As expected, the State of Texas (Rick Perry, governor) appealed the ruling of a federal judge that blocked key parts of the states restrictive abortion law from taking effect.
The result: A third of the abortion clinics in Texas can no longer perform the procedure starting today.
A panel of judges at the 5th Circuit Court of Appeals in New Orleans ruled Thursday evening that Texas can enforce its law requiring doctors to have admitting privileges at a nearby hospital while a lawsuit challenging the restrictions moves forward. The panel issued the ruling three days after District Judge Lee Yeakel determined that the provision violated the U.S. Constitution and said it serves no medical purpose.
The panel’s ruling is not final, and a different panel of judges will likely hear the case in January. But in the meantime, Texas clinics will have to follow the order. Twelve of the 32 clinics in Texas that perform abortions don’t have doctors who have admitting privileges at nearby hospitals, meaning they won’t be able to perform the procedure, though they can provide other services.
In its 20-page ruling, the appeals court panel acknowledged that the new provision “may increase the cost of accessing an abortion provider and decrease the number of physicians available to perform abortions.” However, the panel said that the U.S. Supreme Court has held that having “the incidental effect of making it more difficult or more expensive to procure an abortion cannot be enough to invalidate” a law that serves a valid purpose, “one not designed to strike at the right itself.”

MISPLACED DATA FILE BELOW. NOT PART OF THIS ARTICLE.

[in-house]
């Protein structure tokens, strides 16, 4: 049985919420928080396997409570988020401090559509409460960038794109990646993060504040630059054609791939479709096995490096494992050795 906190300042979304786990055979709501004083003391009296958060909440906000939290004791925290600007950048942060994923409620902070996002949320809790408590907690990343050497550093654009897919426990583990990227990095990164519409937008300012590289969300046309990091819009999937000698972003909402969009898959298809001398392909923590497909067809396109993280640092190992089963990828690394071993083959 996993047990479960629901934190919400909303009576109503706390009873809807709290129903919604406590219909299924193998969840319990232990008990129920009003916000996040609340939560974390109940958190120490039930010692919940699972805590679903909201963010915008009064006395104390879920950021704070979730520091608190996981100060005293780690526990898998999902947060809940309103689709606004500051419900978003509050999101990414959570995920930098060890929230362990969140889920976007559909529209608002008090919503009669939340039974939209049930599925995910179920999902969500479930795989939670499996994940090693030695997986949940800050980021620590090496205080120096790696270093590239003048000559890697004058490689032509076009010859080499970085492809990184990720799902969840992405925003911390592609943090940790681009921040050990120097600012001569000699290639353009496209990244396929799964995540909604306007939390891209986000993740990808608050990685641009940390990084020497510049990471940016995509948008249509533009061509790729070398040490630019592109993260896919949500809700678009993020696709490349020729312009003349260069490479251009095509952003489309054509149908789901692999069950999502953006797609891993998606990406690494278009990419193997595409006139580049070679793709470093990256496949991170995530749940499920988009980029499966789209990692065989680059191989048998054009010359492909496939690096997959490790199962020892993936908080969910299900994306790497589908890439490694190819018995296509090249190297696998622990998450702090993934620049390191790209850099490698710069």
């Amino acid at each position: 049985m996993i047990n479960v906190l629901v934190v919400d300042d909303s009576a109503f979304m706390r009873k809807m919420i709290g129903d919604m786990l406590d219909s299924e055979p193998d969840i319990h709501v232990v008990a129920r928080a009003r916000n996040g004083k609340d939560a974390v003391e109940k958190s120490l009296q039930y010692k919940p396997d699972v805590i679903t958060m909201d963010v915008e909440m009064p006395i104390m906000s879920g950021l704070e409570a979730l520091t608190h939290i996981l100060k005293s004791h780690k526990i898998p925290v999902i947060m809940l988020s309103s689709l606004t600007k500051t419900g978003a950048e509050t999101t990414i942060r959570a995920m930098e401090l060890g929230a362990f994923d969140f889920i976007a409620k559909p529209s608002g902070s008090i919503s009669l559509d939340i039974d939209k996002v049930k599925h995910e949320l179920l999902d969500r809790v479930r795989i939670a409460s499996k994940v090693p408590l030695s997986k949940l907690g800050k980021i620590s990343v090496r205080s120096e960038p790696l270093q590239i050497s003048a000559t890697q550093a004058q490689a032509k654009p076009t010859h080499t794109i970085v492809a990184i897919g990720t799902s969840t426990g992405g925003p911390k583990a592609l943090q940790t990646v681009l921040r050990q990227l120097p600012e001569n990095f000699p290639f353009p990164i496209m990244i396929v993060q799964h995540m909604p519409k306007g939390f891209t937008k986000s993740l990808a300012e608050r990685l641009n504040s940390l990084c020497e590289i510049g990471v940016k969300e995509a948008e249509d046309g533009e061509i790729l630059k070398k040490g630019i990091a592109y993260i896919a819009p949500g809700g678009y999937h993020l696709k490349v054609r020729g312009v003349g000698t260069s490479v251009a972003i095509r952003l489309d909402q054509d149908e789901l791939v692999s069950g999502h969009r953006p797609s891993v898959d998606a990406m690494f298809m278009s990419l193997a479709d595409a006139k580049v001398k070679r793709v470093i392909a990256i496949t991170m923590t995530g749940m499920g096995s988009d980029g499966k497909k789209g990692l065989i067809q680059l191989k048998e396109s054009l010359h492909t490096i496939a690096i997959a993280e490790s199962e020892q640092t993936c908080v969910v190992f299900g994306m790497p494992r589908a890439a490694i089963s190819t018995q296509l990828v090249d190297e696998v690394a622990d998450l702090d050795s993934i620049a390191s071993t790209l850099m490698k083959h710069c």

Planned Parenthood said the ruling means “abortion will no longer be available in vast stretches of Texas.” Lawyers for Planned Parenthood and other abortion providers had argued that the regulations do not protect women.
The ruling mostly affects clinics in remote parts of the state, meaning women living in those areas and needing abortions will have to travel hundreds of miles, if they are able to do so.
Meanwhile, a reminder if anyone needed it: restrictive abortion laws don’t only inconvenience the mostly mythical women who want abortions for sex selection or because giving birth would interfere with a vacation or a new job. These laws can make things vastly more difficult for people already facing agonizing choices.